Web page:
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Re: Under a Green Sky

"Looking at the ancient evidence, Ward notes that ice caps began to shrink."

I am curious how one can know ice caps were shrinking from ancient
evidence. How do they know what the atmosphere was composed of by
looking at earth? Is it the types of animals? Is it the current level
of CO2 in the fossils or in the dirt/rock? A larger amount of plants?
Are the methods of ancient climate deduction included in the book for
non-experts like me?

-Johanna Arcand

On Nov 18, 2007 5:06 PM, Tommy Tyrberg
<tommy.tyrberg@norrkoping.mail.telia.com> wrote:
> >
> >>Looking at the ancient evidence, Ward notes that ice caps began to
> >>shrink. "Melting all the ice caps causes a 75-meter increase in sea
> >>level. [That] will remove every coastal city on our planet."
> >
> >Not going to happen. But if things continue, Greenland will be
> >ice-free in a few hundred years. That means "only" 7 m of sea level
> >increase. Half that, and Bangladesh is practically gone. Even just 1
> >m would make half of the country disappear in the dry season and the
> >rest during the monsoon. How will we evacuate 150 million people
> >(present estimate)?
> >
> The Greenland Icecap is not going to melt in a few hundred years. It
> takes much longer. At the end of the last glaciation 11600 years ago
> climate in northern Europa became as warm or warmer than today and
> much drier, but even so it took 2000 years for the residual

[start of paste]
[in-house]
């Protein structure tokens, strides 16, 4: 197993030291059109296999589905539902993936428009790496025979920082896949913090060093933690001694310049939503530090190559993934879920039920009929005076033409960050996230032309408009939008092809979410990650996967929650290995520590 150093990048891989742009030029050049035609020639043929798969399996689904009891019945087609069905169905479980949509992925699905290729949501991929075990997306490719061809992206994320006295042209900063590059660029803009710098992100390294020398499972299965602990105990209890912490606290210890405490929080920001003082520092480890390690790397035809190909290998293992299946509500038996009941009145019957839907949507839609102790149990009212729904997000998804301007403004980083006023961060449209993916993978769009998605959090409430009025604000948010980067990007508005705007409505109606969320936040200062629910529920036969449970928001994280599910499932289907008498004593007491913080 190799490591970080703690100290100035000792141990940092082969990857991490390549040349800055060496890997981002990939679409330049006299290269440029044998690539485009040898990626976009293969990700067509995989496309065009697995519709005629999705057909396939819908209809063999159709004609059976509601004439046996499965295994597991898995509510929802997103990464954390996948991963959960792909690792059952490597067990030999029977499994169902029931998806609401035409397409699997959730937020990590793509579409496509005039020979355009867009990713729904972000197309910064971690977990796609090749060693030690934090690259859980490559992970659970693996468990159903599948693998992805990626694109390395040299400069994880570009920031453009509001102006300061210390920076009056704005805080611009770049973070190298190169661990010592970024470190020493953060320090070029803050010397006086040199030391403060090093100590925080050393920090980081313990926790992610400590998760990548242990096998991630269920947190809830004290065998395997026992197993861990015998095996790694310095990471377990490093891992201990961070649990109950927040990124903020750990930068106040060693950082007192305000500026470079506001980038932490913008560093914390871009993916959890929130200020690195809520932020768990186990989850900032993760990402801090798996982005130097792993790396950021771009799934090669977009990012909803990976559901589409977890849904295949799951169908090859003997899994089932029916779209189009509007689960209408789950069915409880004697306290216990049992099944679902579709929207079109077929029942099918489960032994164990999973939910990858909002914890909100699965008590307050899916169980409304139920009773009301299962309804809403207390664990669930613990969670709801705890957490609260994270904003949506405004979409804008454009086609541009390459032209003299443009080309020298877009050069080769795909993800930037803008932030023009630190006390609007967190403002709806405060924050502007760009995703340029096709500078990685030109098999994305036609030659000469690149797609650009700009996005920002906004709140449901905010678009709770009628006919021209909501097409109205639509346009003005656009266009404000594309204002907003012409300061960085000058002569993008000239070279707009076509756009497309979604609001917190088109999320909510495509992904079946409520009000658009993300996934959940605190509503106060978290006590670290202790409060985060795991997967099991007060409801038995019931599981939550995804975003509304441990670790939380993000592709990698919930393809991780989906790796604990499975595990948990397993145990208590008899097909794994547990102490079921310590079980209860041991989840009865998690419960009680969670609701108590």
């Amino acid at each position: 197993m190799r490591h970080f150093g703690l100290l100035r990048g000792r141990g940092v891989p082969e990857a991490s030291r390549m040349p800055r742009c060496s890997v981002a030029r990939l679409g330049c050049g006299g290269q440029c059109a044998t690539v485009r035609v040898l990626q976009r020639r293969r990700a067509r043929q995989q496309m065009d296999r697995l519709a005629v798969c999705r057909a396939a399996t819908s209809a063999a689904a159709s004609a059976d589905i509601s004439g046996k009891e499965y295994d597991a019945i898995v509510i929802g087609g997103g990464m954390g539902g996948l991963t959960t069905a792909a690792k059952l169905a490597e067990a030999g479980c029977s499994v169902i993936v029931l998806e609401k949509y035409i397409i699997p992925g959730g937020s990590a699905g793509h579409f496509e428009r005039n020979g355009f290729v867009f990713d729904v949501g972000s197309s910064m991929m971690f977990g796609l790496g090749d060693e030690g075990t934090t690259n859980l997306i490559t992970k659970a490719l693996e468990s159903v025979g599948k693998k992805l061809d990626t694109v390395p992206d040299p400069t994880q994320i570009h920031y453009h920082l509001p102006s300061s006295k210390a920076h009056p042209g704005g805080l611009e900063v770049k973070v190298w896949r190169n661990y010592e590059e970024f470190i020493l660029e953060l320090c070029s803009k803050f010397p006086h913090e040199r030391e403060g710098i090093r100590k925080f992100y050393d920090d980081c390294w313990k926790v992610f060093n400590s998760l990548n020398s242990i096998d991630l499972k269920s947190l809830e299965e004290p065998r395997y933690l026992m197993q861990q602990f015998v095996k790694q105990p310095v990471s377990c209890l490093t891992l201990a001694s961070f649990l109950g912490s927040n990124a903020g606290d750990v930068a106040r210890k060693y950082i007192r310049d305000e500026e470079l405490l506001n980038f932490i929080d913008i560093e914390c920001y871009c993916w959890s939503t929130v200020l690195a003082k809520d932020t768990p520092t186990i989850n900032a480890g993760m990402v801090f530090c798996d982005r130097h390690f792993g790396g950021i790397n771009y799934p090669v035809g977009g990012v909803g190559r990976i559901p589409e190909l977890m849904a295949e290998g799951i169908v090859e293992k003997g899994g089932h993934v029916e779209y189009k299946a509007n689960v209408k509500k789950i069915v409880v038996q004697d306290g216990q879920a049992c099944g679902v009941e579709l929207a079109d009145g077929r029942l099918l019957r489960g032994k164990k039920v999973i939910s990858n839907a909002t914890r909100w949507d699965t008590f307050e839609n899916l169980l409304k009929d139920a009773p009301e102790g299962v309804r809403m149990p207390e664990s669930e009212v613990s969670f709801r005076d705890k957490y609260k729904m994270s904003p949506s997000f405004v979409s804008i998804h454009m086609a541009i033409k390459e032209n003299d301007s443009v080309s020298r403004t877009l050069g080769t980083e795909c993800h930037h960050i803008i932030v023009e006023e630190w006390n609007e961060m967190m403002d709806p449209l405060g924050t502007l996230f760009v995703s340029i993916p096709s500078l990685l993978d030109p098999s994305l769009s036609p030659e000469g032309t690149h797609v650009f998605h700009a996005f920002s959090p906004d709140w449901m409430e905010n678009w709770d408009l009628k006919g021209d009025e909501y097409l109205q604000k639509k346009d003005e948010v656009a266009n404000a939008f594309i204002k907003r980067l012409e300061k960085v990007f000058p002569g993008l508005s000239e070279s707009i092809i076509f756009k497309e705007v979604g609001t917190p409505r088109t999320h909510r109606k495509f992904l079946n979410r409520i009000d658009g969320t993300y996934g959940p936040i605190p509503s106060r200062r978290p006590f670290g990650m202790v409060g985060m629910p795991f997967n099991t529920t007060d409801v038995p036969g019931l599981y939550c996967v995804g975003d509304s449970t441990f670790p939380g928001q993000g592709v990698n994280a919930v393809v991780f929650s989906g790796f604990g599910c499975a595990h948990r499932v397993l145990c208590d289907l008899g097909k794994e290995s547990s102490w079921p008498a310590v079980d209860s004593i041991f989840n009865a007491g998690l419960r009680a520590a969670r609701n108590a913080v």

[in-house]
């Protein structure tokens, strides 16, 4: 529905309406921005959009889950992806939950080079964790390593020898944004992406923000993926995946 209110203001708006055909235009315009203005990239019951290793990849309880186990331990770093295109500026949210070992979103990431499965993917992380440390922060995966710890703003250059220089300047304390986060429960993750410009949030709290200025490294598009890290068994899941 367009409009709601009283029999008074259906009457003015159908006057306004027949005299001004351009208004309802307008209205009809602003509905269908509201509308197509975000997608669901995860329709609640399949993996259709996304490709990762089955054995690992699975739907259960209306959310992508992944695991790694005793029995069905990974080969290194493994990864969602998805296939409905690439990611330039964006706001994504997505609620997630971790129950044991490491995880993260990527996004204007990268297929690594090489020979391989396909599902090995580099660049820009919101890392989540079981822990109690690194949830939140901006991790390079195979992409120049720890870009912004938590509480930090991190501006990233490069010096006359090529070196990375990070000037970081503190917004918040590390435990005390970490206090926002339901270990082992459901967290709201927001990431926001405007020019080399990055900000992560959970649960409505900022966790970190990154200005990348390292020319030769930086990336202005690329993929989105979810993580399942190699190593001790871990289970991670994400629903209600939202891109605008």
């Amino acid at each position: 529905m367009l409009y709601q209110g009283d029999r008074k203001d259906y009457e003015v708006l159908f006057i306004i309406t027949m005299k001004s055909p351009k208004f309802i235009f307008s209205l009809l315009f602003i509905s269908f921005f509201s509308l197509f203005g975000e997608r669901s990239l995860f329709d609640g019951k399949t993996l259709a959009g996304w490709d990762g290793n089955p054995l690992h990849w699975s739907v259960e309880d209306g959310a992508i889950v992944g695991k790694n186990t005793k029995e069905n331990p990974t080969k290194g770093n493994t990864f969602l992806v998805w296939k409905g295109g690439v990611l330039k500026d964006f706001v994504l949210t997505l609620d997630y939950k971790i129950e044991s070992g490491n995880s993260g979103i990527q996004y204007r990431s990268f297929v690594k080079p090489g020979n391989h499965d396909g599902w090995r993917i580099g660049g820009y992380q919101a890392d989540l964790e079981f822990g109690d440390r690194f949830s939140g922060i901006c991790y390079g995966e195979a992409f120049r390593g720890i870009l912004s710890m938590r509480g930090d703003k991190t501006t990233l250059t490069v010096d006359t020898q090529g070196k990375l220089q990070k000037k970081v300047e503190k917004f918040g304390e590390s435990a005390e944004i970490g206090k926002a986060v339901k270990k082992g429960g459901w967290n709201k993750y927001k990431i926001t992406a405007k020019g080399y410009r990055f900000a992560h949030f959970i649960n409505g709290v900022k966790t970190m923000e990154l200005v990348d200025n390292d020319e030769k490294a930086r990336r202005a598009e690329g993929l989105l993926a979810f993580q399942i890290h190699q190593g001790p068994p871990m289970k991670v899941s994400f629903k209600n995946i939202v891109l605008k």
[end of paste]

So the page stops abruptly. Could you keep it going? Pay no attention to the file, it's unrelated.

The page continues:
> Scandinavian icecap to melt, even though it could calve into the
> Bothnian Gulf for much of the time. The only way an icecap can melt
> fast is if it can calve out into the sea. The Greenland icecap can't
> since its bed is above sealevel. Note that not even the southern dome
> of the Greenland icecap melted during the previous (Eemian)
> interglacial when arctic temperatures were about 6 degrees centigrade
> warmer than now.
> As for MIS 11 (Holstein) when the Greenland ice and at least part of
> the West Antarctic ice melted, the worrying thing about is that it
> was apparently NOT an extremely warm interglacial. Both fauna and
> flora seem to indicate lower temperatures than during the Eemian and
> in loess profiles the previous (MIS 13) interglacial has a much
> stronger weathering horizon. Where MIS 11 was unusual is that it was
> an exceptionally long interglacial, so duration may be more important
> then temperature.
> Concerning Bangladesh, that country will be gone in a few centuries,
> climate warming or not. The Ganges and Brahmaputra are dammed now,
> little sediment therefore comes into the delta and the sea is going
> to erode it away pretty quickly. The same thing is happening to the
> Nile Delta since the Assuan dam was built.
> Tommy Tyrberg